1212 Fifth Street
Coralville, IA 52241


The Straubinger™ Piccolo Pad

by David Straubinger

The modern day piccolo player is expected to spend a great deal of time learning new music and performing that music at an exceptional level of skill and artistry. Today’s piccolo player must also contend with air conditioning, dry central heating, air travel, and the problems they may create.

For the most expressive playing, it is very important that the pads totally cover the pad/tone hole interface with the lightest touch. Slight leaks caused by instability of the pad can be the cause of poor intonation, uneven tonal response, reduced dynamic range and loss of tonal flexibility. A conventional felt pad carefully installed on the piccolo will in time, because of dimensional instability, no longer cover the tone hole as it should. We have all experienced that problem.

After more than 25 years of overhauling and rebuilding piccolos for professional players and their students, I have concluded that the standard felt pad simply wasn't designed to meet today's needs. The answer is obvious: meet today's needs with today's technology. I began my search for a more stable piccolo pad in the late 1980s. My ideas for the piccolo pad are an extension of the Straubinger™ Flute Pad. The flute pad is designed specifically for the flute.

The Straubinger™ Piccolo Pad is designed specifically for the piccolo and its acoustical needs. The purpose of my search was to develop a pad that was stable dimensionally, had a somewhat soft feel, required little attention, and would seal with the lightest touch. In my judgment a properly adjusted pad is one that when touched to the tone hole, and before any compression of the cushion, the pad face will be touching around the entire rim of the tone hole. My search was for a pad that could be adjusted precisely and one that would hold those adjustments.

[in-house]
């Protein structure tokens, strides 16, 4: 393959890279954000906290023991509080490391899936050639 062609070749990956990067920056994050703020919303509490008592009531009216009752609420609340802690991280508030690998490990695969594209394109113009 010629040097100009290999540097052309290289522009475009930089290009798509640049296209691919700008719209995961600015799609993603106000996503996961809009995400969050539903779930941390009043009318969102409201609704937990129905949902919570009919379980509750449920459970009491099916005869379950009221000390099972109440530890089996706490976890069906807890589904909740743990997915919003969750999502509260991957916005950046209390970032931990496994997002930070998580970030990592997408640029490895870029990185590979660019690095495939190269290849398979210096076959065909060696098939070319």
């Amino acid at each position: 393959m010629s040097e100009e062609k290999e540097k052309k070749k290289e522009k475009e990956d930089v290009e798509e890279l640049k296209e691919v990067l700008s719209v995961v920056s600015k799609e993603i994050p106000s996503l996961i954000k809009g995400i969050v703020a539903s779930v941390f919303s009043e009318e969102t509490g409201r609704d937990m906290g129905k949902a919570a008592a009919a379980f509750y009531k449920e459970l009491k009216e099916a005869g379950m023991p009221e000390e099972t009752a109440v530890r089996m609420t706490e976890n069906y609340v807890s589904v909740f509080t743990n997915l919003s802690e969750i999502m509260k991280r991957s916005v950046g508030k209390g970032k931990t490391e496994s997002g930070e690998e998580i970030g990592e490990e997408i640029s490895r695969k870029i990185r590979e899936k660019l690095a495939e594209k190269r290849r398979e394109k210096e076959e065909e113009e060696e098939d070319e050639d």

The ultimate design uses a support unit precision machined to close tolerances. This unit has a thin sharp outer rim and centrally located inner hump. It is covered with a layer of synthetic felt, 0.031" thick, made from micro fibers one tenth the thickness of a silk thread. When the pad is made and placed on a special ironing tool, the outer rim and inner hump cause the felt to be more compressed in those areas leaving the tone hole pad interface still soft and pliable. The end result is a pad that is hard where it needs to be hard and soft where it needs to be soft giving it the stability needed.

I designed a slight radius on the surface of the pad, which gives a two-fold advantage. The radius helps the skin stay taut on all tone holes that are covered. On a pad that is usually in the closed position, as are the trills G# and D#, the humid air inside will cause the skin on a flat pad to expand, but on a pad surface with a proper radius this is less likely to happen. It is acoustically important that skin not be so loose as to vibrate. A vibration on only one pad greatly reduces the strength of the sound being produced. This radius is also a big advantage on closure of the pad. Slurring is much more homogeneous. A pad that has a perfectly flat surface will slur different from the Straubinger Pad™ with a radius.

Today's rigorous schedules demand instruments that can be played with the lightest touch. The piccolo player who must play with a heavy hand to overcome pad leaks may fall prey to impaired coordination, forced tone quality, and general distraction from artful playing. Put simply, there is no substitute for an instrument in the finest playing condition.